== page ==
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Pentagon OKs Lockheed or Boeing fighters sale to South Korea
April 3, 2013 / 7:03 PM / 5 years ago

Pentagon OKs Lockheed or Boeing fighters sale to South Korea

WASHINGTON (Reuters) - The U.S. Defense Department said on Wednesday it has approved the sale of either the Lockheed Martin Corp F-35 stealth fighter or Boeing Co’s F-15 Silent Eagle fighter to South Korea, which is expected to announce the winner of a 60-jet competition later this year.

The F-35A Lightning II flies above the compass rose of Rogers Dry Lakebed at Edwards Air Force Base, May 13, 2011. REUTERS/Paul Weatherman/Lockheed Martin/US Air Force

The Defense Security Cooperation Agency, or DSCA, which oversees foreign military sales, notified U.S. lawmakers Friday about the possible sales to South Korea as tensions continued to mount with North Korea.

The agency said U.S. warplanes would help Seoul “deter aggression in the region,” but industry executives and U.S. government officials said the notification was unrelated to the latest flare-up with Pyongyang or its surprise announcement on Tuesday that it would restart a long-shuttered nuclear reactor.

DSCA said it had notified Congress about the possible sales of the competing fighter jets, as well as radars, electronic warfare systems and other equipment.

The F-35, F-15 and Eurofighter Typhoon are locked in competition to supply South Korea with 60 fighter planes. Industry sources and U.S. government officials expect Seoul to announce its decision between June and November.

The Eurofighter Typhoon is built by EADS, Finmeccanica SpA and BAE Systems.

South Korean defense officials say they hope to wrap up the 8.3 trillion Korean won ($7.43 billion) competition in the first half of 2013.

The Pentagon said the Lockheed F-35 fighter sale would be worth up to $10.8 billion, including engines built by Pratt & Whitney, a unit of United Technologies Corp.

One industry source familiar with the sale said the total sum was “conservative” and the final selling price of the F-35 and associated equipment would likely be significantly lower.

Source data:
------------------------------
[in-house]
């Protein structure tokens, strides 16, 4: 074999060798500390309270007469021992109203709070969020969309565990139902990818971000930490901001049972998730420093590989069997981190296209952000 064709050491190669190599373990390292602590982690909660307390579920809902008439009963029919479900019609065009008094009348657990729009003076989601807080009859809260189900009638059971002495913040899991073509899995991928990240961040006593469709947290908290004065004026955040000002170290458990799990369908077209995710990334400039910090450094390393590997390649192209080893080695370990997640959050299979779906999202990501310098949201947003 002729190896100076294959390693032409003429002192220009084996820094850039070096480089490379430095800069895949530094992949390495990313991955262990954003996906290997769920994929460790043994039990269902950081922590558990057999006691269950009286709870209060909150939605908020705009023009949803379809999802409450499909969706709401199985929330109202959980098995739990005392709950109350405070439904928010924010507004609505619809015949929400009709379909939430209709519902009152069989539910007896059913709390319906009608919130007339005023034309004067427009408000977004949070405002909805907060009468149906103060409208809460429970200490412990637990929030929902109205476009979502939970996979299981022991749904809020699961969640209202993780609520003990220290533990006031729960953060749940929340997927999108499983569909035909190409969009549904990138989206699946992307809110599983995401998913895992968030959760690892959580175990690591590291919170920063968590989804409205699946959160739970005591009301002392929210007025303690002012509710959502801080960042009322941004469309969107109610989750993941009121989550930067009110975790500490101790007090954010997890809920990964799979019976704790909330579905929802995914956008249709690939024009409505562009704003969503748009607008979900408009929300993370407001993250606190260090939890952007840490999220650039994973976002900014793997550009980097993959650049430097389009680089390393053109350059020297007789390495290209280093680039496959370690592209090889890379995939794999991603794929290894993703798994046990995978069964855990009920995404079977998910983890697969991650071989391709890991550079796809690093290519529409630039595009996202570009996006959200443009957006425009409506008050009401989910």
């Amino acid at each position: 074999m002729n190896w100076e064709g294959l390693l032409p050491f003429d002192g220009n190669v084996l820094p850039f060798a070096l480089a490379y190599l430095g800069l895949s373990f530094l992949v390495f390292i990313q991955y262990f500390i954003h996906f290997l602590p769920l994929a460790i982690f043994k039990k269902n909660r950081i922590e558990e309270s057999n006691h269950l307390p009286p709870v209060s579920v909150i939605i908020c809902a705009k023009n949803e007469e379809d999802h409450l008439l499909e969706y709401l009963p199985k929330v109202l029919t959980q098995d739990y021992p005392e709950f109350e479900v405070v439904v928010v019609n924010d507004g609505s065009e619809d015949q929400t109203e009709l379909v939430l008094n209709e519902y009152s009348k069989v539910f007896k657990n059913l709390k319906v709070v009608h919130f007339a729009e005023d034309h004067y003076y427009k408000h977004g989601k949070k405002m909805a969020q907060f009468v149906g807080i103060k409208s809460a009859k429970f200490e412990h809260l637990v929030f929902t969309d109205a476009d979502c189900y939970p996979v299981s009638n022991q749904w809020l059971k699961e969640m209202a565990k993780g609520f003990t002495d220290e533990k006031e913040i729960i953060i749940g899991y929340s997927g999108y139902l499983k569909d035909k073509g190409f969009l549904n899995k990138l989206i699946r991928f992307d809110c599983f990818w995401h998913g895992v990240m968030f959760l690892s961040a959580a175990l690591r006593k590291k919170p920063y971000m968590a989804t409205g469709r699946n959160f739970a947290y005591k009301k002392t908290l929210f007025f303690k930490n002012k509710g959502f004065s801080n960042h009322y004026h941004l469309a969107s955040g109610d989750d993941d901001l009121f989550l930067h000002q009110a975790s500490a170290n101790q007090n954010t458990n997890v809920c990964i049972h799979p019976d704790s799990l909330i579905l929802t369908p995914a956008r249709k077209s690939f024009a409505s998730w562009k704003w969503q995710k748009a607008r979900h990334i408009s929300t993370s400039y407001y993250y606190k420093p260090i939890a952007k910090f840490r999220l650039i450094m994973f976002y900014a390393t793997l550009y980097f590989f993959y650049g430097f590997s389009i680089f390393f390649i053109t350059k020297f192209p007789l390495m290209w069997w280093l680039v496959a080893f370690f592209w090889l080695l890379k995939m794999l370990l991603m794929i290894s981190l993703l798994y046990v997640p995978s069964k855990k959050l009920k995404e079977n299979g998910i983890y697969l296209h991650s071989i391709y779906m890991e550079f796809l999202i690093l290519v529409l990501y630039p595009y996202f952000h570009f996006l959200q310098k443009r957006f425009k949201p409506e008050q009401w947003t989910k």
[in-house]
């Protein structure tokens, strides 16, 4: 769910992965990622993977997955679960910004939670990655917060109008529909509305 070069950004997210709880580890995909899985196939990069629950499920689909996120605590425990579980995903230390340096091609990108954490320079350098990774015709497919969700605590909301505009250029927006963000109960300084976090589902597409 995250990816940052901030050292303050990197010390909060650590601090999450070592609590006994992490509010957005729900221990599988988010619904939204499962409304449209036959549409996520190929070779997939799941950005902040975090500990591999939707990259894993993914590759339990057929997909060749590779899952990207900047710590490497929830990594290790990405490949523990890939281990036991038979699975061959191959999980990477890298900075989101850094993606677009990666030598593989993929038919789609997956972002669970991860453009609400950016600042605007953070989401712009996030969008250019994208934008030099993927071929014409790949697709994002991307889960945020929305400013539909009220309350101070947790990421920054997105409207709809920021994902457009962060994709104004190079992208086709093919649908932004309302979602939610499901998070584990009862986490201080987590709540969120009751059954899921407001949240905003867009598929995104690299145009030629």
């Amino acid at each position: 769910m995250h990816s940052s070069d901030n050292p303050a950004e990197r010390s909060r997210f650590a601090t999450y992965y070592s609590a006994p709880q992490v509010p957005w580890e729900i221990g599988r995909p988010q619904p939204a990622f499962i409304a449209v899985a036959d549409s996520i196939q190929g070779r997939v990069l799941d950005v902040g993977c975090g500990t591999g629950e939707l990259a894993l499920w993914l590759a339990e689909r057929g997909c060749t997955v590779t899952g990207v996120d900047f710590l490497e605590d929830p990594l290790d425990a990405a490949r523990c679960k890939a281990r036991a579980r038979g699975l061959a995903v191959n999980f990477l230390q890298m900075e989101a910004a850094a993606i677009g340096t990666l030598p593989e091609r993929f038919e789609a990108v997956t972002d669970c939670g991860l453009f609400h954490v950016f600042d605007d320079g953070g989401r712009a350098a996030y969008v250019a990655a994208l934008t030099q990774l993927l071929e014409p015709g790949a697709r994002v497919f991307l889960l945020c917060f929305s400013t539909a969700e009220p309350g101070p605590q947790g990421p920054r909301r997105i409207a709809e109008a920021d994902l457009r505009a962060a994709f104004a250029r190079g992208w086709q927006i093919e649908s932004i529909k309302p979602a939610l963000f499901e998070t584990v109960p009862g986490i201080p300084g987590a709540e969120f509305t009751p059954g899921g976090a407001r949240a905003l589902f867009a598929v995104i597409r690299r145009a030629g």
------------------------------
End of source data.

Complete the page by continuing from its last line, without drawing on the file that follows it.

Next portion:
Joe DellaVedova, spokesman for the Pentagon’s F-35 program office, said the notification was an administrative requirement that allowed South Korea to consider the two U.S. proposals.

“Evaluations of the three competitive offers (F-35, Boeing’s ”Silent Eagle“ and Eurofighter) including price discussions, are on-going,” he said.

Lockheed welcomed the congressional notification about the possible sales, and said the F-35 would give South Korea “all-aspect stealth with the most advanced avionics ever integrated into a fighter aircraft providing a quantum leap in capability over all 4th generation aircraft.”

DSCA said the foreign military sale portion of Boeing’s modified F-15 fighter would be worth up to $2.4 billion. That includes only the direct government-to-government sale of some equipment for the jets, but not the actual planes, which would be sold to South Korea as part of a direct commercial sale.

One industry source said the total cost of the Boeing proposal was believed to be lower than that of Lockheed‘s.

Boeing declined comment on details of its proposal to South Korea, but said it was confident that is F-15 Silent Eagle offering was “best suited” to address Seoul’s requirements.

South Korea already operates a fleet of Boeing F-15 fighters, but the company’s new Silent Eagle model includes some stealthy -- or radar-evading characteristics.

Boeing spokeswoman Karen Fincutter said the newest F-15 model included additional capabilities that offered Seoul “an unprecedented blend of balanced survivability and lethality to meet customer needs in all phases of air combat.”

Japan has ordered Lockheed’s F-35 fighter, and many analysts expect South Korea to follow suit in buying the newest fighter jet developed. Singapore is also expected to announce an order for more than a dozen F-35s in coming weeks, and Australia is one of the countries helping to fund its development.

Japan’s highest-ranking uniformed officer told Reuters last week that the F-35 was the best choice for his country’s future operational needs, citing advancement of North Korea’s arms technology in a series of nuclear and missile tests, and other threats.

($1 = 1117.6000 Korean won)

Additional reporting by Ju-min Park in Seoul; Editing by Bernard Orr and Leslie Gevirtz

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